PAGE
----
For completeness's sake, here is the original Latin version of the section of Bede provided in kimchi lover's answer:
Cuius suasioni uerbisque prudentibus alius optimatum regis tribuens assensum, continuo subdidit: ‘Talis,’ inquiens, ‘mihi uidetur, rex, uita hominum praesens in terris, ad conparationem eius, quod nobis incertum est, temporis, quale cum te residente ad caenam cum ducibus ac ministris tuis tempore brumali, accenso quidem foco in medio, et calido effecto caenaculo, furentibus autem foris per omnia turbinibus hiemalium pluuiarum uel niuium, adueniens unus passerum domum citissime peruolauerit; qui cum per unum ostium ingrediens, mox per aliud exierit. Ipso quidem tempore, quo intus est, hiemis tempestate non tangitur, sed tamen paruissimo spatio serenitatis ad momentum excurso, mox de hieme in hiemem regrediens, tuis oculis elabitur. Ita haec uita hominum ad modicum apparet; quid autem sequatur, quidue praecesserit, prorsus ignoramus. Unde si haec noua doctrina certius aliquid attulit, merito esse sequenda uidetur.’ His similia et ceteri maiores natu ac regis consiliarii diuinitus admoniti prosequebantur.
And here's the Old English text:
Þæs wordum ōðer cyninges wita and ealdormann geþafunge sealde, and tō ƿǣre sprǣce fēng and þus cwæð: "Þyslic me is gesewen, þū cyning, þis andwearde līf manna on eordon, tō wiðmeteness þǣre tīde þe ūs uncūð is, swālic swā þu æt swǣsendum sitte mid þīnum ealdormannum and þegnum on wintertīde, and sīe fȳr onǣlæd and þīn heall gewyrmed, and hit rīne and snīwe and styrme ūte; cume ān spearwa and hrædlīce þæt hūs þurhflēo, cume þurh ōþre duru in, þurh oþre ūt gewīte. Hwæt, hē on þā tīd þe hē inne bið ne bið hrinen mid ðȳ storme þæs wintres, ac þæt bið ān ēagan bryhtm and þæt lǣsste fæc, ac hē sōna of wintra on þone winter eft cymeð. Swā þonne þis monna līf tō medmiclum fæce ætȳweð; hwæat þǣr foregange oððe hwæt þǣr eftflyge, wē ne cunnun. For þon gif þēos nīwe lār ōwiht cūðlicre and gerisenlicre brenge, þæs weorþe is þat wē þǣre fylgen." Þeossum wordum gelīcum ōðre aldormen and þæs cyninges geþeahteras sprǣcan.
Here's the translation of the Old English (ibid):
Another of the king's counsellors, one of his chief men, assented to his words, and taking up the discussion thus spoke : ' O king, the present life of man on earth, in comparison with the time unknown to us, seems to me, as if you sat at table with your chief men and followers in winter time, and a fire was kindled and your hall warmed, while it rained, snowed, and stormed without; and there came a sparrow and swiftly flew through the house, entering at one door and passing out through the other. Now as long as he is inside, he is not pelted with winter's storm; but that is the twinkling of an eye and a moment of time, and at once he passes back from winter into winter. So then this life of man appears for but a little while ; what goes before, or what comes after, we know not. So, if this new doctrine reports anything more certain or apt, it deserves to be followed.' The other elders and the king's counsellors expressed themselves in similar terms.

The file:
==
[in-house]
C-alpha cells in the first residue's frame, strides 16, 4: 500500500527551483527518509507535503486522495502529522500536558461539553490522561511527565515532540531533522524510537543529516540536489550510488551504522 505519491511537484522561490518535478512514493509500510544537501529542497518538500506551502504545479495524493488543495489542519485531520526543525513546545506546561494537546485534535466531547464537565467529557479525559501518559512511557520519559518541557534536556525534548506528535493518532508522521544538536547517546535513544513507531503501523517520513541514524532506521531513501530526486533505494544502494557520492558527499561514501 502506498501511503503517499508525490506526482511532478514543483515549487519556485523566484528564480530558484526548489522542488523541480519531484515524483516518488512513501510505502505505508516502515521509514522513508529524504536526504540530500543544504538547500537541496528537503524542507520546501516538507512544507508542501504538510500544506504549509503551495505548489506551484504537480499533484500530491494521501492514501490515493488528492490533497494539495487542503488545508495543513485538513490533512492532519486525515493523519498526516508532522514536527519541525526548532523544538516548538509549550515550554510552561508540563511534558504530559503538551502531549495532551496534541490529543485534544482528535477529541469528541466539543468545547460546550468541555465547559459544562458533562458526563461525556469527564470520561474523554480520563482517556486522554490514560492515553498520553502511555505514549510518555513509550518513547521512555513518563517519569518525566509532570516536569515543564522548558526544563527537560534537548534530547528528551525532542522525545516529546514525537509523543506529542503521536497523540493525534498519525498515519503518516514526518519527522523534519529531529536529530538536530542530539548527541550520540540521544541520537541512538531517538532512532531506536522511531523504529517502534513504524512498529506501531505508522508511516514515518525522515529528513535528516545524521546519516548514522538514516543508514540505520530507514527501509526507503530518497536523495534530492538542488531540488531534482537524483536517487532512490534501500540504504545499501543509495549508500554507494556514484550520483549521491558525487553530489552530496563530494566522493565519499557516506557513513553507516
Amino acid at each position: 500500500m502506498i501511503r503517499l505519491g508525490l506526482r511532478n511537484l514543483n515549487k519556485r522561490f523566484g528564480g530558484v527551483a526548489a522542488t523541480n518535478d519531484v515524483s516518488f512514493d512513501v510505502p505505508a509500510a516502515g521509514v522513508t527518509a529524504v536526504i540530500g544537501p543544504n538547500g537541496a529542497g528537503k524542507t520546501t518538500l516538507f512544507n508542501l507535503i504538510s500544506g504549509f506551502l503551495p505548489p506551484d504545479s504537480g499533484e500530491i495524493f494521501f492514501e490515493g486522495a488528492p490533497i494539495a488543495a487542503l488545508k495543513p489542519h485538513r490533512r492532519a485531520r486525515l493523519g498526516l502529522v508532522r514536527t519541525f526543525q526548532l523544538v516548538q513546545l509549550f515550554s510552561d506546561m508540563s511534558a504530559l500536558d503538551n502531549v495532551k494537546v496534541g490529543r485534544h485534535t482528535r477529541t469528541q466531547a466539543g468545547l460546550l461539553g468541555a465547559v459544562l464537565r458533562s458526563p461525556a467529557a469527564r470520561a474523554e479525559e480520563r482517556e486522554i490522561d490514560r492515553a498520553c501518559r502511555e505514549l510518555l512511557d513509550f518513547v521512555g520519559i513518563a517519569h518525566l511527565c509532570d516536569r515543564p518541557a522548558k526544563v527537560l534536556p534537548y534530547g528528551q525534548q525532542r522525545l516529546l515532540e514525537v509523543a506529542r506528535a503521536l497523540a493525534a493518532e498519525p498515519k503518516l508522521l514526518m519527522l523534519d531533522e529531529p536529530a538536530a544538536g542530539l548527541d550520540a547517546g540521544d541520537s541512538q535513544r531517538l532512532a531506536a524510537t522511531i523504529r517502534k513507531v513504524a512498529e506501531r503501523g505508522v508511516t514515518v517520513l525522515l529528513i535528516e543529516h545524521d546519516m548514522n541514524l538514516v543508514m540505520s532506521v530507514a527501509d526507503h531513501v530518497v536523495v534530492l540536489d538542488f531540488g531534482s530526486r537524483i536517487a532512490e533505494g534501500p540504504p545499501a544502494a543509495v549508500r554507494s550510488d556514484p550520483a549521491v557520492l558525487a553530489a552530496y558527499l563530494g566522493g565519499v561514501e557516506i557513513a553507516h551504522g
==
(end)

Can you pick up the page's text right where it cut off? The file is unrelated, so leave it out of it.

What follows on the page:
The Latin original was written around 731 CE. The Old English translation dates to around 900 CE. The OE doesn't seem much like modern English, does it? But it's actually quite recognizably English if you squint: on wintertīde, and sīe fȳr onǣlæd and þīn heall gewyrmed, and hit rīne and snīwe and styrme ūte; cume ān spearwa and hrædlīce þæt hūs þurhflēo is in wintertime, and the fire laid on and the hall warmed, and it rains and snows and storms out; comes a sparrow and readily that house through flies. Every word is hrædlīce mappable to its modern English equivalent.
(Funny story: when I was studying Old English, we had to translate bits and pieces of Bede, including this passage. The edition we were using was bilingual Latin-Old English. Our professor warned us: "Now, translate from the Old English! Don't cheat by translating from the Latin!" I gave a short laugh, then realized with a shock that not only was he perfectly serious, I was also the only person of the half-dozen or so in the class who actually was entirely incapable of translating the Latin. [I did study Latin later, though.])